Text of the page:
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Sticky DNA Could be the Key to Making Organs in a Lab

Researchers build three-dimensional tissues by using DNA to program how they attach to each other.
September 3, 2015

Before scientists can build human organs in the lab, they need to figure out how to build tissues that work like those in the body. A new method, in which DNA acts like Velcro that makes cells stick to each other, could help pave the way toward building functional tissues that might one day comprise organs.

In nature, cells self-assemble into the complex three-dimensional architectures that comprise tissues. Biological function follows from this structure, and depends on the specific arrangement of cells, often of different types, in relation to one another. An individual cell’s behavior depends on signals from neighboring cells, and the collective behavior of the cells and tissues in an organ emerges from these 3-D relationships.

The cells in this microscope image were arranged in three dimensions using a new DNA-based technique. The cells stained green were meant to mimic cells that lead outgrowth during natural organ formation.

The new method employs DNA strands, attached to the outside of individual cells, to cause them to stick to surfaces—or other cells—that feature complementary strands, and assemble into prescribed arrangements. The researchers use it to programmatically build tissues, layer by layer.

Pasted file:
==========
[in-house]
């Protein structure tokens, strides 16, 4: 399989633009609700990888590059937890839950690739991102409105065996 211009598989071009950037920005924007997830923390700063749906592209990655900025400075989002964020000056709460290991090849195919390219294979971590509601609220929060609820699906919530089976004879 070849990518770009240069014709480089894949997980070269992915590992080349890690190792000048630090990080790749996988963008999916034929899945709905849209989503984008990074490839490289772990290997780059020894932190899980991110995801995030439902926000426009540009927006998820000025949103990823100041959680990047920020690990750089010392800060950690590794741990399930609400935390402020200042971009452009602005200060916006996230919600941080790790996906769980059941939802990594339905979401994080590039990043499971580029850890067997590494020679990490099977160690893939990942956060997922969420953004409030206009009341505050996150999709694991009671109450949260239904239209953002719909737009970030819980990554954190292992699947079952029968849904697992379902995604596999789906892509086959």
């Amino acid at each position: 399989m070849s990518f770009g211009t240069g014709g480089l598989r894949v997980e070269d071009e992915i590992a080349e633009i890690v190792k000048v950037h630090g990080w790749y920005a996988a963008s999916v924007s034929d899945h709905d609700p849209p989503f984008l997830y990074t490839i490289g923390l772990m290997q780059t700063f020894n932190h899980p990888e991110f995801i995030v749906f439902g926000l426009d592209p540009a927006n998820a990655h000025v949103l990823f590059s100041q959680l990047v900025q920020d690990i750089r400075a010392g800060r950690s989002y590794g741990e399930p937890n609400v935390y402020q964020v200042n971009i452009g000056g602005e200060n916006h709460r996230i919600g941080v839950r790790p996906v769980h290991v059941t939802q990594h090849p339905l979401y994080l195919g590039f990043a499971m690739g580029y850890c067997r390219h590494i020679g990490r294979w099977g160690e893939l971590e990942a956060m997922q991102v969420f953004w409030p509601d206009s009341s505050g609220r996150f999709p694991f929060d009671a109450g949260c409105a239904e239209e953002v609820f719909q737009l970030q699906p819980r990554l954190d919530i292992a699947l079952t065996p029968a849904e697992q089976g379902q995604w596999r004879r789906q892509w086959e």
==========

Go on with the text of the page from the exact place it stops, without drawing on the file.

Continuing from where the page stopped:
Other groups are taking a range of approaches toward building functional tissues (see “A Manufacturing Tool Builds 3-D Heart Tissue”). But compared to existing 3-D culture methods, the new one provides a greater level of control over “the ultimate tissue architecture,” argue its creators in a recent paper describing the research.

3-D printing of cells has become a popular way to arrange them for tissue engineering. But this method is hampered by the fact that it’s hard to keep cells alive and healthy throughout the printing process, and it can’t place cells with the precision that is needed, says Zev Gartner, a professor of pharmaceutical chemistry at the University of California, San Francisco, who led the research. Achieving “single cell resolution” is important, and the new method is able to do that, he says. Indeed, “high degrees of control and versatility” give this technique advantages over previously reported tissue assembly techniques, says Lisa Freed, a senior scientist at Draper Laboratory.

At this point the new method can be used to make structures—composed of tissue as well as a gel that surrounds it and simulates the environment in which the tissue lives in the body—that are a few hundred micrometers thick and several centimeters wide. Making thicker tissues will require clearing a huge hurdle facing all of tissue engineering: giving cells oxygen and nutrients, like blood vessels do in the body. Gartner says this could potentially be accomplished by combining tissues made using this new method with microfluidic devices like those used in so-called organ-on-a-chip technologies (see “Building an Organ on a Chip”). The long-term goal, he says, is to use cells and other tissue components as “building materials” that could be induced to assemble themselves into functional organs or organ-like structures.

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